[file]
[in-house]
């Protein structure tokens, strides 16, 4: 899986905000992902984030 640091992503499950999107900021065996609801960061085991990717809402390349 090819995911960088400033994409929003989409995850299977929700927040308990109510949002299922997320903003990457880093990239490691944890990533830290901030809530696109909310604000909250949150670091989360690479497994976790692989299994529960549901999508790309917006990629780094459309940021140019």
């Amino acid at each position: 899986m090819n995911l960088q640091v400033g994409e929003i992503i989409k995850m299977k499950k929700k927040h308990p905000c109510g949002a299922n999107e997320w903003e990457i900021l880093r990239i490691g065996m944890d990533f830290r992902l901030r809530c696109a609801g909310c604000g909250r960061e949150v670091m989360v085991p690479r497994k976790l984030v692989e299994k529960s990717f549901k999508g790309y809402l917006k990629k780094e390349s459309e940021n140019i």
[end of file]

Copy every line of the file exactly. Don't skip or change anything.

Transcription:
[in-house]
């Protein structure tokens, strides 16, 4: 899986905000992902984030 640091992503499950999107900021065996609801960061085991990717809402390349 090819995911960088400033994409929003989409995850299977929700927040308990109510949002299922997320903003990457880093990239490691944890990533830290901030809530696109909310604000909250949150670091989360690479497994976790692989299994529960549901999508790309917006990629780094459309940021140019």
């Amino acid at each position: 899986m090819n995911l960088q640091v400033g994409e929003i992503i989409k995850m299977k499950k929700k927040h308990p905000c109510g949002a299922n999107e997320w903003e990457i900021l880093r990239i490691g065996m944890d990533f830290r992902l901030r809530c696109a609801g909310c604000g909250r960061e949150v670091m989360v085991p690479r497994k976790l984030v692989e299994k529960s990717f549901k999508g790309y809402l917006k990629k780094e390349s459309e940021n140019i």